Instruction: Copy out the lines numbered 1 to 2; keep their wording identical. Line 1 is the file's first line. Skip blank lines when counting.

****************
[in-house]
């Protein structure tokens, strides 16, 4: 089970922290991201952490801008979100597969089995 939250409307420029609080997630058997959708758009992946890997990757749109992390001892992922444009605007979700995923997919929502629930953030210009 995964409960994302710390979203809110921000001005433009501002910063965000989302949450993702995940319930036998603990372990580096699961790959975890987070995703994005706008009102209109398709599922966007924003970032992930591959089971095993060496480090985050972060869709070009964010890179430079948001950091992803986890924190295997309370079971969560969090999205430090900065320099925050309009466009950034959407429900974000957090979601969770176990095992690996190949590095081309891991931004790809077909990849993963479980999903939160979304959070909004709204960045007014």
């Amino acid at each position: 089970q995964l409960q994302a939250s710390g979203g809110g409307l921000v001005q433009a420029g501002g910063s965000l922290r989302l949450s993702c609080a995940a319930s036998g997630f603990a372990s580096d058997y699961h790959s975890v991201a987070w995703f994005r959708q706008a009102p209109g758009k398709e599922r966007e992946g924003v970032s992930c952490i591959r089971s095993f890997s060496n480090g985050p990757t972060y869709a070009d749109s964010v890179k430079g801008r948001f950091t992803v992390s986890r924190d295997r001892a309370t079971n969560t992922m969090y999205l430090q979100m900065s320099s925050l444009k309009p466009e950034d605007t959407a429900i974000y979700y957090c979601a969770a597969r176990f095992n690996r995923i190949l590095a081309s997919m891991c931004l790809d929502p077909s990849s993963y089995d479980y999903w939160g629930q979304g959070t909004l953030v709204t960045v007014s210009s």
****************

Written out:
[in-house]
């Protein structure tokens, strides 16, 4: 089970922290991201952490801008979100597969089995 939250409307420029609080997630058997959708758009992946890997990757749109992390001892992922444009605007979700995923997919929502629930953030210009 995964409960994302710390979203809110921000001005433009501002910063965000989302949450993702995940319930036998603990372990580096699961790959975890987070995703994005706008009102209109398709599922966007924003970032992930591959089971095993060496480090985050972060869709070009964010890179430079948001950091992803986890924190295997309370079971969560969090999205430090900065320099925050309009466009950034959407429900974000957090979601969770176990095992690996190949590095081309891991931004790809077909990849993963479980999903939160979304959070909004709204960045007014």